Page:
An Italian business magazine is claiming that the shrine dedicated to St. Padre Pio has become a bigger attraction than Lourdes, now that the saint’s body has been put on display.
ANSA reports that Economy magazine says the number of annual visitors to the southern town of San Giovanni Rotondo will increase to nine million. The projected total will make the town the world’s second most popular destination for religious tourists, behind only the Vatican.
Pilgrims to the shrine at Lourdes usually number eight million per year.
Economy magazine calculates that Padre Pio’s shrine will bring $185 million in revenue from sales of souvenirs, two periodicals, a satellite TV station, and pilgrims’ offerings to the otherwise impoverished region.
Padre Pio, a Capuchin friar, was credited by his fellow friars with more than 1,000 miraculous cures and interventions. In 1910 St. Pio began to bear the stigmata, the wounds that Jesus received from his crucifixion. Church authorities were skeptical of the reputed miracle worker until his death in 1968. He was canonized in 2002 by Pope John Paul II.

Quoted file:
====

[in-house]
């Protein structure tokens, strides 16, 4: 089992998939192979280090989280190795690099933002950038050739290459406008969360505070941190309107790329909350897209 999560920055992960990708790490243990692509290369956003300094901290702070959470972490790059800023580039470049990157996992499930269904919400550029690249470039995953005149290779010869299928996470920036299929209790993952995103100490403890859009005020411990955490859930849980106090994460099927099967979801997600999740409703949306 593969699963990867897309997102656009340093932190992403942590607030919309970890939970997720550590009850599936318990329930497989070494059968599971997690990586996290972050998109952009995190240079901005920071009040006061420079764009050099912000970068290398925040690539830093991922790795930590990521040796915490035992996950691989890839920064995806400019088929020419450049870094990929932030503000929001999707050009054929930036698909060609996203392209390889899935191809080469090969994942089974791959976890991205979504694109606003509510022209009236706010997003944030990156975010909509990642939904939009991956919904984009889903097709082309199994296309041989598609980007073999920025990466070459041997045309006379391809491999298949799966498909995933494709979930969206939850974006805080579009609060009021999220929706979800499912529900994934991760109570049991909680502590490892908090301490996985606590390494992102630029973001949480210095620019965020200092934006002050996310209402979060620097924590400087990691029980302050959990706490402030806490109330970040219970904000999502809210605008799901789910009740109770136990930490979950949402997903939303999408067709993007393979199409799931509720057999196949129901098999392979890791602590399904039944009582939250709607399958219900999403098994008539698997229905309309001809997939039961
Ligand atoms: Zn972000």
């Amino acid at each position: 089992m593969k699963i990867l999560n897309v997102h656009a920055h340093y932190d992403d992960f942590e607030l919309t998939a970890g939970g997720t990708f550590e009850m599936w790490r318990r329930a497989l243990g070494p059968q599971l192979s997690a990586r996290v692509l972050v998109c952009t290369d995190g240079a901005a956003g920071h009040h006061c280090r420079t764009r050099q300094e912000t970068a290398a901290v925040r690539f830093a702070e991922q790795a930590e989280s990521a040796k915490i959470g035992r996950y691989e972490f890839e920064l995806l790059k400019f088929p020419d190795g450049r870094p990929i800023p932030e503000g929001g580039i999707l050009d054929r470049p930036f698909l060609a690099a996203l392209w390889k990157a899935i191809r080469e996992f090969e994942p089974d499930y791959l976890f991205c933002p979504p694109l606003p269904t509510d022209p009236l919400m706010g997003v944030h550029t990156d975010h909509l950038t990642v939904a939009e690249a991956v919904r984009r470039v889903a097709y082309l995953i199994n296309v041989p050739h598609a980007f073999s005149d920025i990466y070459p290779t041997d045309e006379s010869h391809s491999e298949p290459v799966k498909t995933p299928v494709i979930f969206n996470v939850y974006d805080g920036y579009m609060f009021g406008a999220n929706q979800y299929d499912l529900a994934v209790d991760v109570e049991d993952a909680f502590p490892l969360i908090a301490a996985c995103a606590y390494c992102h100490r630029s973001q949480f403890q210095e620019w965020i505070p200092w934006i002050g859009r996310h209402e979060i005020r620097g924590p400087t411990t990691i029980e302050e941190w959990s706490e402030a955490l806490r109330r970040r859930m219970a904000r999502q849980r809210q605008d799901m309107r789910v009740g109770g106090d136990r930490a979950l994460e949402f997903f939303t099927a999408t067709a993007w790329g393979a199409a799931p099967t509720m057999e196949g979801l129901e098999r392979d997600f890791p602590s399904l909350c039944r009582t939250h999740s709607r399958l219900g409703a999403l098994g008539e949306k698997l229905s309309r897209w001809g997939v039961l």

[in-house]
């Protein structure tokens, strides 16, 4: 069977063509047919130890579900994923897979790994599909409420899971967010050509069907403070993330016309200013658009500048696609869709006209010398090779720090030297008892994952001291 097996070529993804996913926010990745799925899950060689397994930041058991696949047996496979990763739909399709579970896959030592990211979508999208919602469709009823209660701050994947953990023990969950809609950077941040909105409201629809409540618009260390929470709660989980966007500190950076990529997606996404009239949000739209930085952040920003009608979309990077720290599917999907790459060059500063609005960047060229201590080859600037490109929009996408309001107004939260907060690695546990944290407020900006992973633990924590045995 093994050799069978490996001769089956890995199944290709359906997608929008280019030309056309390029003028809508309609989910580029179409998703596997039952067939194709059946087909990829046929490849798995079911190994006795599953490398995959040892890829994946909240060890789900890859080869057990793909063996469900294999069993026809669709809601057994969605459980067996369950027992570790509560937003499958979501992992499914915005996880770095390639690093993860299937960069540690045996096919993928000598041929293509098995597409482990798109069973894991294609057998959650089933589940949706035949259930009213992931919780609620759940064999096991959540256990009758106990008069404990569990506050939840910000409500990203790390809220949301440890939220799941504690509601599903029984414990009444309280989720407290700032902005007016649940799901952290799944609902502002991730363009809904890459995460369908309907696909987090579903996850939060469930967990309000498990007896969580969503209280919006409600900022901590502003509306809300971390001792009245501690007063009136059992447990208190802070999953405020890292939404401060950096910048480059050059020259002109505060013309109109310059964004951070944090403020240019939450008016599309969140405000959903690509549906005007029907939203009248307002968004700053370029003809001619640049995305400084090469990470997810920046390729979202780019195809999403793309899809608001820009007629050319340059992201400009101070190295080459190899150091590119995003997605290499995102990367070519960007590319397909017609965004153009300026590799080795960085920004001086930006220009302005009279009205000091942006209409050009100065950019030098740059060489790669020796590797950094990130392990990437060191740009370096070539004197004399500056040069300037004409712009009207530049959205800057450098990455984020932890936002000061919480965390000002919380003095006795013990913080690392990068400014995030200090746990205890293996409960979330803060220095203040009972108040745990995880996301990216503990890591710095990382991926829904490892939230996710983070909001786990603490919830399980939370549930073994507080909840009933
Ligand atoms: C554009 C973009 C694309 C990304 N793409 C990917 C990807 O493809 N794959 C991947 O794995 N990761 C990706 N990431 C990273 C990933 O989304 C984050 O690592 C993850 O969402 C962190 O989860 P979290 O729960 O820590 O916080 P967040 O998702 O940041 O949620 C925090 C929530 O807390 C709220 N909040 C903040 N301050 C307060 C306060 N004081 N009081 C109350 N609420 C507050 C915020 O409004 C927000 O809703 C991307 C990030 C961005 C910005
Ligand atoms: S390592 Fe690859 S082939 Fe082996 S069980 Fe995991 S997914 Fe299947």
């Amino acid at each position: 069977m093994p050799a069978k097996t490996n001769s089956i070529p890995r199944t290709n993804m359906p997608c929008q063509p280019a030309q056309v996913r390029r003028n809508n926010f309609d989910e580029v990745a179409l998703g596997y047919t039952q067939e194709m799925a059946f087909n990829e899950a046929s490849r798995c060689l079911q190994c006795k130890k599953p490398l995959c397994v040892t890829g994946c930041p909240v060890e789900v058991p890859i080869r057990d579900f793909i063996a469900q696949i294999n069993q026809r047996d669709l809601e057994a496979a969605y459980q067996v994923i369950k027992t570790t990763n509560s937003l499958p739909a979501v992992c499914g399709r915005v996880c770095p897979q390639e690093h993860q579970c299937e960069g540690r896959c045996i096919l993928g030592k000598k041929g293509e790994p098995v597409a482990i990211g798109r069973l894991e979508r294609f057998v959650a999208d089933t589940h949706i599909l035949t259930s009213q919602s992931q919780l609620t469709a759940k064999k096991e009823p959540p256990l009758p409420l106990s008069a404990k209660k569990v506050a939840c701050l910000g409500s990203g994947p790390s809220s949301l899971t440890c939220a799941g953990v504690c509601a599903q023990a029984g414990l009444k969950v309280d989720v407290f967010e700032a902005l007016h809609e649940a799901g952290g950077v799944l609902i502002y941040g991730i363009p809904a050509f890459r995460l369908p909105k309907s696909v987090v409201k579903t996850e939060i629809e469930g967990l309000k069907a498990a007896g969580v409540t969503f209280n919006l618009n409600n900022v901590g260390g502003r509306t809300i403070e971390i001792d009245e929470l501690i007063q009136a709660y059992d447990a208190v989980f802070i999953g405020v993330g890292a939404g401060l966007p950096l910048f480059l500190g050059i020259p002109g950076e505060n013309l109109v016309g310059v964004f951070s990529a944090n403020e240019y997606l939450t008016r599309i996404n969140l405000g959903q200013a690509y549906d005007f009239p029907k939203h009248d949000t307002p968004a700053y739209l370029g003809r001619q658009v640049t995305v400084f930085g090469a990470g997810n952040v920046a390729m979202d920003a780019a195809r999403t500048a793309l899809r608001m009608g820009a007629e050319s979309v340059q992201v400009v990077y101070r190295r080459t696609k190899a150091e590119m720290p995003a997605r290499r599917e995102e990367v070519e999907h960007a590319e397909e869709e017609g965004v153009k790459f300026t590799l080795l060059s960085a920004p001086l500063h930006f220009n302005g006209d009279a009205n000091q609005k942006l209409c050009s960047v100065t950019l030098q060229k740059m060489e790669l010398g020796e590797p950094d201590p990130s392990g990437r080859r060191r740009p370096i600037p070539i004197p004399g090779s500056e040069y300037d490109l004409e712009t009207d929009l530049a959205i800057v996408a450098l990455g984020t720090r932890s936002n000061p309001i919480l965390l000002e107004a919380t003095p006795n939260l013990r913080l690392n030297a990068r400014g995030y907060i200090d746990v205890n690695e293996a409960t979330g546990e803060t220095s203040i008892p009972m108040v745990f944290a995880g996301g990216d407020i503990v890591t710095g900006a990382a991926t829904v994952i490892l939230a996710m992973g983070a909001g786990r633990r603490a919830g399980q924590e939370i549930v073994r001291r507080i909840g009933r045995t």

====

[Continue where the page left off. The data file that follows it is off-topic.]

The saint’s body was exhumed by Capuchin friars in March and was considered to be in surprisingly good condition. The body, whose face is now covered by a lifelike silicon mask, was to be displayed for just a few months.
However, due to demands from millions of devotees, the body will be on display until September 2009. It will then be returned to the crypt of the Santa Maria delle Grazie church in San Giovanni Rotondo, next to the friary where Padre Pio lived for most of his life.